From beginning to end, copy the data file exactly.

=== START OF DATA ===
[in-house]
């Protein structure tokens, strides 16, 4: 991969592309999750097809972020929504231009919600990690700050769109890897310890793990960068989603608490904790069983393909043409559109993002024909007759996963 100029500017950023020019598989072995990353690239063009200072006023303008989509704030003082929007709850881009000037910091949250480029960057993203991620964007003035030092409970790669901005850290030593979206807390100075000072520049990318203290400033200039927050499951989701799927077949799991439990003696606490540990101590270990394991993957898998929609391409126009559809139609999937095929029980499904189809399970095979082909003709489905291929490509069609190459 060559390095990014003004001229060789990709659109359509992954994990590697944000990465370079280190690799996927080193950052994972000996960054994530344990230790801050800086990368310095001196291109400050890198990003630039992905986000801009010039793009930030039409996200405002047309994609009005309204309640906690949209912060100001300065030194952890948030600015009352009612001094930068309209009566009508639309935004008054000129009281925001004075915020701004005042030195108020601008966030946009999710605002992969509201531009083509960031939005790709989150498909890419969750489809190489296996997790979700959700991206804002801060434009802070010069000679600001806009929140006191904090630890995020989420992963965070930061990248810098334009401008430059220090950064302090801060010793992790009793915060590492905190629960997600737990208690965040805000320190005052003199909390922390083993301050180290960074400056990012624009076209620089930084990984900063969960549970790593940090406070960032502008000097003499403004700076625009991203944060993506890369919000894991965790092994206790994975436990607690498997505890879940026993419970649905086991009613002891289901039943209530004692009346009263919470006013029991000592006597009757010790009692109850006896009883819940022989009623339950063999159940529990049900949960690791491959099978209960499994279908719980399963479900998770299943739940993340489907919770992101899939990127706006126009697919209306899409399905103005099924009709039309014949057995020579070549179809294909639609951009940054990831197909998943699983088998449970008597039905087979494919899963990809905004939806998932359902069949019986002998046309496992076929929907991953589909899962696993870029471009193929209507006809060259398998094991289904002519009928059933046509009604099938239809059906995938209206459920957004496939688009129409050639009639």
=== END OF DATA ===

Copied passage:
[in-house]
């Protein structure tokens, strides 16, 4: 991969592309999750097809972020929504231009919600990690700050769109890897310890793990960068989603608490904790069983393909043409559109993002024909007759996963 100029500017950023020019598989072995990353690239063009200072006023303008989509704030003082929007709850881009000037910091949250480029960057993203991620964007003035030092409970790669901005850290030593979206807390100075000072520049990318203290400033200039927050499951989701799927077949799991439990003696606490540990101590270990394991993957898998929609391409126009559809139609999937095929029980499904189809399970095979082909003709489905291929490509069609190459 060559390095990014003004001229060789990709659109359509992954994990590697944000990465370079280190690799996927080193950052994972000996960054994530344990230790801050800086990368310095001196291109400050890198990003630039992905986000801009010039793009930030039409996200405002047309994609009005309204309640906690949209912060100001300065030194952890948030600015009352009612001094930068309209009566009508639309935004008054000129009281925001004075915020701004005042030195108020601008966030946009999710605002992969509201531009083509960031939005790709989150498909890419969750489809190489296996997790979700959700991206804002801060434009802070010069000679600001806009929140006191904090630890995020989420992963965070930061990248810098334009401008430059220090950064302090801060010793992790009793915060590492905190629960997600737990208690965040805000320190005052003199909390922390083993301050180290960074400056990012624009076209620089930084990984900063969960549970790593940090406070960032502008000097003499403004700076625009991203944060993506890369919000894991965790092994206790994975436990607690498997505890879940026993419970649905086991009613002891289901039943209530004692009346009263919470006013029991000592006597009757010790009692109850006896009883819940022989009623339950063999159940529990049900949960690791491959099978209960499994279908719980399963479900998770299943739940993340489907919770992101899939990127706006126009697919209306899409399905103005099924009709039309014949057995020579070549179809294909639609951009940054990831197909998943699983088998449970008597039905087979494919899963990809905004939806998932359902069949019986002998046309496992076929929907991953589909899962696993870029471009193929209507006809060259398998094991289904002519009928059933046509009604099938239809059906995938209206459920957004496939688009129409050639009639």